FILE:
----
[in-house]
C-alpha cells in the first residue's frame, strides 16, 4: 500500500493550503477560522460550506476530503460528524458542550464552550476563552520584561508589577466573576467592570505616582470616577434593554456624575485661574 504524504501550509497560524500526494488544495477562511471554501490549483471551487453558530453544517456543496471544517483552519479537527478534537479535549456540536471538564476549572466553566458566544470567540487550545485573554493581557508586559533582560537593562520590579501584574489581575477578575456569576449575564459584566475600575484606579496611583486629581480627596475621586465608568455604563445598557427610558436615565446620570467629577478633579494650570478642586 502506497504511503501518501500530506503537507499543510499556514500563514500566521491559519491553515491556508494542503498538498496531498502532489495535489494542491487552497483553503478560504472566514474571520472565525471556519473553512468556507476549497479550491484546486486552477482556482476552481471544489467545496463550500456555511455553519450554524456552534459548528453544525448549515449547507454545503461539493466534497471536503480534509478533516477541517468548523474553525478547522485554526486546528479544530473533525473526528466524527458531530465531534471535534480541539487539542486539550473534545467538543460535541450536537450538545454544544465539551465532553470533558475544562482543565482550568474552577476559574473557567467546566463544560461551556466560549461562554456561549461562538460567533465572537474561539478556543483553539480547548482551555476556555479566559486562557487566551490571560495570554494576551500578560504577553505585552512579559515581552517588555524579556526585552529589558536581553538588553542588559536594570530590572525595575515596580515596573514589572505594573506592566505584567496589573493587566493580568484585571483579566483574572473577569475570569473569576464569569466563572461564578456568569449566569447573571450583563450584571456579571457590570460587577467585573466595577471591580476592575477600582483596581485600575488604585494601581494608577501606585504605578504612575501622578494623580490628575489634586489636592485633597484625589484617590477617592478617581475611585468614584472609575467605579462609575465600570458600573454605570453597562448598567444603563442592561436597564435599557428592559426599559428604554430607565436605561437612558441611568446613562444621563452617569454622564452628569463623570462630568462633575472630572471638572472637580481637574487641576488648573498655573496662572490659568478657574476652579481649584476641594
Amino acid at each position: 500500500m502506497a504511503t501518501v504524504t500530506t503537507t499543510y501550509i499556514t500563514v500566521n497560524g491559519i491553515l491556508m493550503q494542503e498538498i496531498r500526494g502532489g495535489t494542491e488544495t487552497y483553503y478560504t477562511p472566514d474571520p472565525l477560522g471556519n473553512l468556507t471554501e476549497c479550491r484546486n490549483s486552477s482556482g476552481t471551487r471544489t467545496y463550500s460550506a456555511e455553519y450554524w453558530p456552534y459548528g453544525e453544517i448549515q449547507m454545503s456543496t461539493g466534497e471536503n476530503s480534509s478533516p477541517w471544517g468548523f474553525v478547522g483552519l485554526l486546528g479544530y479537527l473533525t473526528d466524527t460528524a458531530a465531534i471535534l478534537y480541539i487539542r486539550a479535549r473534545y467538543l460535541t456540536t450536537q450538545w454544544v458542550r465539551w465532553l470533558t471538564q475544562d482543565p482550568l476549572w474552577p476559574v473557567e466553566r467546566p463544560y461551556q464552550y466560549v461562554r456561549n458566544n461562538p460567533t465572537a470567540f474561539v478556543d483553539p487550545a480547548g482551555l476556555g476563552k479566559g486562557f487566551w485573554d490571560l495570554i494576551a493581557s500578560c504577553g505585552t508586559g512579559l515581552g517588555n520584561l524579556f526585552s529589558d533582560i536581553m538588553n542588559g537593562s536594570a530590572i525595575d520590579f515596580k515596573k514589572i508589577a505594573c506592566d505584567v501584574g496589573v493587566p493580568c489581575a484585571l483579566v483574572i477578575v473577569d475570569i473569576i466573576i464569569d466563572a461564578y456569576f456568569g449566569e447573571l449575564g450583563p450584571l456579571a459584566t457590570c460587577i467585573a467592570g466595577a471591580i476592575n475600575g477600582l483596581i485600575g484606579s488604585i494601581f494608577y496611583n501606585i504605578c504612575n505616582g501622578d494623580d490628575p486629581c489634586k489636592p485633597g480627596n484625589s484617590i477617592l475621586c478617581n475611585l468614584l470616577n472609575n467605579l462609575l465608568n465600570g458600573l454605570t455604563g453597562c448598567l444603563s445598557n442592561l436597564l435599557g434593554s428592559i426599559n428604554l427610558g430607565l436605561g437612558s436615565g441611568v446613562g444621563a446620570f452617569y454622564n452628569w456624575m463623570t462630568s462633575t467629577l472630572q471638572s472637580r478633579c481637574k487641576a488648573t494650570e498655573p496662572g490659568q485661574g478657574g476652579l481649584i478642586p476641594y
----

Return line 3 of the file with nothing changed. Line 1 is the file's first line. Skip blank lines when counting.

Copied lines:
Amino acid at each position: 500500500m502506497a504511503t501518501v504524504t500530506t503537507t499543510y501550509i499556514t500563514v500566521n497560524g491559519i491553515l491556508m493550503q494542503e498538498i496531498r500526494g502532489g495535489t494542491e488544495t487552497y483553503y478560504t477562511p472566514d474571520p472565525l477560522g471556519n473553512l468556507t471554501e476549497c479550491r484546486n490549483s486552477s482556482g476552481t471551487r471544489t467545496y463550500s460550506a456555511e455553519y450554524w453558530p456552534y459548528g453544525e453544517i448549515q449547507m454545503s456543496t461539493g466534497e471536503n476530503s480534509s478533516p477541517w471544517g468548523f474553525v478547522g483552519l485554526l486546528g479544530y479537527l473533525t473526528d466524527t460528524a458531530a465531534i471535534l478534537y480541539i487539542r486539550a479535549r473534545y467538543l460535541t456540536t450536537q450538545w454544544v458542550r465539551w465532553l470533558t471538564q475544562d482543565p482550568l476549572w474552577p476559574v473557567e466553566r467546566p463544560y461551556q464552550y466560549v461562554r456561549n458566544n461562538p460567533t465572537a470567540f474561539v478556543d483553539p487550545a480547548g482551555l476556555g476563552k479566559g486562557f487566551w485573554d490571560l495570554i494576551a493581557s500578560c504577553g505585552t508586559g512579559l515581552g517588555n520584561l524579556f526585552s529589558d533582560i536581553m538588553n542588559g537593562s536594570a530590572i525595575d520590579f515596580k515596573k514589572i508589577a505594573c506592566d505584567v501584574g496589573v493587566p493580568c489581575a484585571l483579566v483574572i477578575v473577569d475570569i473569576i466573576i464569569d466563572a461564578y456569576f456568569g449566569e447573571l449575564g450583563p450584571l456579571a459584566t457590570c460587577i467585573a467592570g466595577a471591580i476592575n475600575g477600582l483596581i485600575g484606579s488604585i494601581f494608577y496611583n501606585i504605578c504612575n505616582g501622578d494623580d490628575p486629581c489634586k489636592p485633597g480627596n484625589s484617590i477617592l475621586c478617581n475611585l468614584l470616577n472609575n467605579l462609575l465608568n465600570g458600573l454605570t455604563g453597562c448598567l444603563s445598557n442592561l436597564l435599557g434593554s428592559i426599559n428604554l427610558g430607565l436605561g437612558s436615565g441611568v446613562g444621563a446620570f452617569y454622564n452628569w456624575m463623570t462630568s462633575t467629577l472630572q471638572s472637580r478633579c481637574k487641576a488648573t494650570e498655573p496662572g490659568q485661574g478657574g476652579l481649584i478642586p476641594y